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Clin Rheumatol. 2000;19(1):51-7.

Imaging of sacroiliitis.

Author information

1
Department of Nephrology and Endocrinology, UK Benjamin Franklin, Free University, Berlin, Germany. jbraun@ukbf.fu-berlin.de

Abstract

Inflammation of one or both sacroiliac joints is a characteristic feature of patients with spondyloarthropathies (SpA). Sacroiliitis often leads to inflammatory back pain (IBP). IBP and asymmetric peripheral arthritis of the lower limbs are the main clinical symptoms and criteria for classification and diagnosis of SpA in which sacroiliac joints are uni- or bilaterally affected with an intensity ranging from mild to very severe inflammation resulting in partial or complete ankylosis Sacroiliitis is a very frequent feature of undifferntiated SpA. In ankylosing spondylitis (AS) inflammation in the axial skeleton occurs rarely in the absence of sacroiliitis. Objective evidence of sacroiliitis obtained by imaging procedures, especially x-rays, has always been part of diagnostic and classification criteria for AS. This is in contrast to spinal radiography which, however, has been recently included in a core set of outcome items to be assessed in clinical studies. In early and acute stages of sacroiliitis the diagnosis can be difficult because conventional radiographs -- which are known to have considerable intra- and interobserver variability -- may be normal. Since IBP is not a specific indicator of sacroiliitis there is need for valuable imaging techniques. Scintigraphy lacks specificity. Computed tomography (CT) is a very good method to demonstrate already established bony changes and magnetic resonance imaging (MRI) has the advantage of combining a good visualisation of the complicated anatomy of the sacroiliac joint with the ability to localise different degrees of inflammation and oedema and prove a possible spread to muscles as it occurs in septic sacroiliitis, an important differential diagnosis.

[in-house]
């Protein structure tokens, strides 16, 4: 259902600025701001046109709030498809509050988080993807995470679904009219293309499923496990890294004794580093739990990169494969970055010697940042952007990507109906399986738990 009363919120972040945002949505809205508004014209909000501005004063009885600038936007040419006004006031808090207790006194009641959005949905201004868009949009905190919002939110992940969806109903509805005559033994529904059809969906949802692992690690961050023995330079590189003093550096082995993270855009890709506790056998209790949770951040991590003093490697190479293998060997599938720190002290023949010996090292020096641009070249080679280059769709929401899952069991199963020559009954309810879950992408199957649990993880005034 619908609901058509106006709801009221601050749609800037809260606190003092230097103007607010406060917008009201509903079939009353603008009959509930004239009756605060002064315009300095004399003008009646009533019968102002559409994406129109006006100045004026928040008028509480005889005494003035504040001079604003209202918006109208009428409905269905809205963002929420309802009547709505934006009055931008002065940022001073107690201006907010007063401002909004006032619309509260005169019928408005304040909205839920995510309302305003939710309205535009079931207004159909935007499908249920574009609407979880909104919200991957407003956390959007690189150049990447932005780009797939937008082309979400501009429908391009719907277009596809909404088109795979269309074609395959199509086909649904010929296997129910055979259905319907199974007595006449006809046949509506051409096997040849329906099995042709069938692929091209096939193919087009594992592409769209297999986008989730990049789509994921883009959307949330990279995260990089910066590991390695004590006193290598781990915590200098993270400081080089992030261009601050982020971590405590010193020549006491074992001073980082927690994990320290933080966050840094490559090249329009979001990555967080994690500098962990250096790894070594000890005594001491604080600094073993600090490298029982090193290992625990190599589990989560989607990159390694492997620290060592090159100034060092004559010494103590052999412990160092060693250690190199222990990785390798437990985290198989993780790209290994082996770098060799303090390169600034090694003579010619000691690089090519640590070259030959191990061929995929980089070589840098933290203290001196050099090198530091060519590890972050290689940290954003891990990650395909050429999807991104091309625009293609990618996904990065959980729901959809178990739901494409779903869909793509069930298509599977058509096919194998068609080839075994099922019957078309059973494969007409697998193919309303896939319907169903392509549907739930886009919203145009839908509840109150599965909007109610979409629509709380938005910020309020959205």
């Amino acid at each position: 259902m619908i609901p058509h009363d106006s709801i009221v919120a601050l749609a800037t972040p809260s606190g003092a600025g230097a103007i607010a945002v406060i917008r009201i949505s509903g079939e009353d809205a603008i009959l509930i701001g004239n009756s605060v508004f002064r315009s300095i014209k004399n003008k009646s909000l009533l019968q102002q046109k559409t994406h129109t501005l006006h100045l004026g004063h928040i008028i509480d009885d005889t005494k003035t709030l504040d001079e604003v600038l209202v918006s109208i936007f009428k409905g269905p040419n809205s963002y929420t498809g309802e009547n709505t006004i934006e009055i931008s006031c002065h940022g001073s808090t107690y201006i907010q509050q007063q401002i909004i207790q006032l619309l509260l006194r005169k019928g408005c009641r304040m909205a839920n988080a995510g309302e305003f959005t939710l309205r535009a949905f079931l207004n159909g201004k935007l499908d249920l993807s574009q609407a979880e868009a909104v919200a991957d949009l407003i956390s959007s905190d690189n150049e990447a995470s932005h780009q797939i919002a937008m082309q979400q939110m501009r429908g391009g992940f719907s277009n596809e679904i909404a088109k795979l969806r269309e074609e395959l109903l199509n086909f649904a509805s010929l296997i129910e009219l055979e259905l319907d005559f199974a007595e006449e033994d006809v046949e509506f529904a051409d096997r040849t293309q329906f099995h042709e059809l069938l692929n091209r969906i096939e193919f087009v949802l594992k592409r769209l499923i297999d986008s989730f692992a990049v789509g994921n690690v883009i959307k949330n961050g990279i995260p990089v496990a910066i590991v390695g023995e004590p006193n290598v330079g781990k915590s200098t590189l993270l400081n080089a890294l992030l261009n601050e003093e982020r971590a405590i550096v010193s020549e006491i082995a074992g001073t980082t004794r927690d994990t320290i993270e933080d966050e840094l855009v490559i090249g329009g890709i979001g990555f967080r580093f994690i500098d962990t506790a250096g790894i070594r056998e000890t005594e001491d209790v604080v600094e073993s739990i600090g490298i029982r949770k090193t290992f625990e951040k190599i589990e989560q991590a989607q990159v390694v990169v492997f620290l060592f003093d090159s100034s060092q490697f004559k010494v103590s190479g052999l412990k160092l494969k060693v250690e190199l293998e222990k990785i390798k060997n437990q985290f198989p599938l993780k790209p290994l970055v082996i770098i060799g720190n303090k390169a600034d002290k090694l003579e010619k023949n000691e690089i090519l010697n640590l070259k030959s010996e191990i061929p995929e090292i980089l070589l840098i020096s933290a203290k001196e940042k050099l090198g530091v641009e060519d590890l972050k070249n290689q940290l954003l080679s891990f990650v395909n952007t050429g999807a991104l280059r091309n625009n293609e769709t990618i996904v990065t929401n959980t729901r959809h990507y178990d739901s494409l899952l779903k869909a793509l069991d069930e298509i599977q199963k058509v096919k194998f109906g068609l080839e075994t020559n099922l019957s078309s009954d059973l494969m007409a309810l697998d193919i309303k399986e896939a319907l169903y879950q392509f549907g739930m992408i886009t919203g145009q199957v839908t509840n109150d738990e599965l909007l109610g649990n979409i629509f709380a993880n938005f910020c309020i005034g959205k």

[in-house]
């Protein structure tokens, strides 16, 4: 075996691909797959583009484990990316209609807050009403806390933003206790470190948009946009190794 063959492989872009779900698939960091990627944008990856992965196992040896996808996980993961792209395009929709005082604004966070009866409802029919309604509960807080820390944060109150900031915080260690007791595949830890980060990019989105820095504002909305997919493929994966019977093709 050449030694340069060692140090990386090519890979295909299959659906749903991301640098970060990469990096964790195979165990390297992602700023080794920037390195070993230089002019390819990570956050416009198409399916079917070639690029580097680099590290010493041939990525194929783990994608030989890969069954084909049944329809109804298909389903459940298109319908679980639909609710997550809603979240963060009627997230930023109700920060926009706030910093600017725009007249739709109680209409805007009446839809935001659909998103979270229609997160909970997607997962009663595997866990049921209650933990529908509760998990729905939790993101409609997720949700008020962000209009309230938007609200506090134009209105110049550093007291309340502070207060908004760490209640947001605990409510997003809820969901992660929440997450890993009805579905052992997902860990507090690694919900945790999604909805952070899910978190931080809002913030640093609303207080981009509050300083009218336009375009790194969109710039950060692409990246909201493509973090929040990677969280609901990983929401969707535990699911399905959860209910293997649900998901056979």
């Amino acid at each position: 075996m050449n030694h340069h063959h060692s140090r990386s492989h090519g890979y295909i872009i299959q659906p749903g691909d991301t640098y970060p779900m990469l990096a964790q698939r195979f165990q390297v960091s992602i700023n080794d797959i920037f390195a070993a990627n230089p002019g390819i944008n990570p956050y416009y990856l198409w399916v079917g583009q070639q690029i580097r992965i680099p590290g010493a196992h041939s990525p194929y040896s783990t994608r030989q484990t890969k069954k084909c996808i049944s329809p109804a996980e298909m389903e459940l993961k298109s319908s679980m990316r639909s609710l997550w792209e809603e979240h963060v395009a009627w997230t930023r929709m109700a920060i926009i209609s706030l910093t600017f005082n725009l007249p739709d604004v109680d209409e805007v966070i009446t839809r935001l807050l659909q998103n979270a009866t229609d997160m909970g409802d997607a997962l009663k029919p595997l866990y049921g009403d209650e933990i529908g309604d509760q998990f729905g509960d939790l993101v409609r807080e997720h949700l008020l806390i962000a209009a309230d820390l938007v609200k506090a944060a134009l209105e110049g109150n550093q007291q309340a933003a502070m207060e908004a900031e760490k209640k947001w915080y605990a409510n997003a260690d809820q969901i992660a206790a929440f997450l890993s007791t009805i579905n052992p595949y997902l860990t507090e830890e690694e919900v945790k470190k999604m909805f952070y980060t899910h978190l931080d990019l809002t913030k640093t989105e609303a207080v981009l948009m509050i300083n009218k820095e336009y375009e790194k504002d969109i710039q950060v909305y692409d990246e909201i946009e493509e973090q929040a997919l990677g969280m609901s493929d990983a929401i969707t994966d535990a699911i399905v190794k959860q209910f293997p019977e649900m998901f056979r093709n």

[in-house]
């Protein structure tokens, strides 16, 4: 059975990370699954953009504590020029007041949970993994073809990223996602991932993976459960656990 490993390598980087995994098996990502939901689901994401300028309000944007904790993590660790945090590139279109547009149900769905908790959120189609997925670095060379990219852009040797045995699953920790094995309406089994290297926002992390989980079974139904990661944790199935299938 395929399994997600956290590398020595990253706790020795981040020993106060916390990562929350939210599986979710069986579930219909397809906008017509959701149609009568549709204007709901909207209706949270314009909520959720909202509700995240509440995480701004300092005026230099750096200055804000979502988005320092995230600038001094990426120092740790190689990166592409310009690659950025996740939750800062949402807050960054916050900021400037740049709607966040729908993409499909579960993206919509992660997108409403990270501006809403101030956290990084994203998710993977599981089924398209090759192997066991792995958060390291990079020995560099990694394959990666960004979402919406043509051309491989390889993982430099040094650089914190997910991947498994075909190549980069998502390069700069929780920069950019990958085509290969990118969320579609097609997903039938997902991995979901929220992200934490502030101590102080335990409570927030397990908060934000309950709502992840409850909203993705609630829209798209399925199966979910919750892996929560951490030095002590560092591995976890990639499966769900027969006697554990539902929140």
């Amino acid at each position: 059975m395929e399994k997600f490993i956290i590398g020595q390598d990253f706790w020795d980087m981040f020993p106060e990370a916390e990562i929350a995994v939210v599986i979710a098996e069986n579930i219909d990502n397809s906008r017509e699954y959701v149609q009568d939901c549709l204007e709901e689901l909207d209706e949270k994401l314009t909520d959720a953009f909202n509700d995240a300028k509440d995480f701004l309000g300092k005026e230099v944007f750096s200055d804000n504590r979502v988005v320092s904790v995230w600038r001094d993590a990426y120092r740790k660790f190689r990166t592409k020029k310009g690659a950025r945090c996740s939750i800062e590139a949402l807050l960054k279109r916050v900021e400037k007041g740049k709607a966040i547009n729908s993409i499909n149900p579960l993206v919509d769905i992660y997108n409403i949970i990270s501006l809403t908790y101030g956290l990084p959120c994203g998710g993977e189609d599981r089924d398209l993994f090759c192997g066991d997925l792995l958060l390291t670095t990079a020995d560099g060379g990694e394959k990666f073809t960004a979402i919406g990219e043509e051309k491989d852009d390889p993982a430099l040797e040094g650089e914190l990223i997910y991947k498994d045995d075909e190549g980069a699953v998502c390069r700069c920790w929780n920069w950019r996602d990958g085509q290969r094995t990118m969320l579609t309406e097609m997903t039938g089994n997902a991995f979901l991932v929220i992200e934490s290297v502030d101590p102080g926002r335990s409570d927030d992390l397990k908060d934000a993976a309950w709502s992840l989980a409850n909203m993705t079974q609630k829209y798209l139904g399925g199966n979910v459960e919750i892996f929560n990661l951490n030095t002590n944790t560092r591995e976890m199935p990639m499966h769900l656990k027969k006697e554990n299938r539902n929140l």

PMID:
10752500
DOI:
10.1007/s100670050011
[Indexed for MEDLINE]

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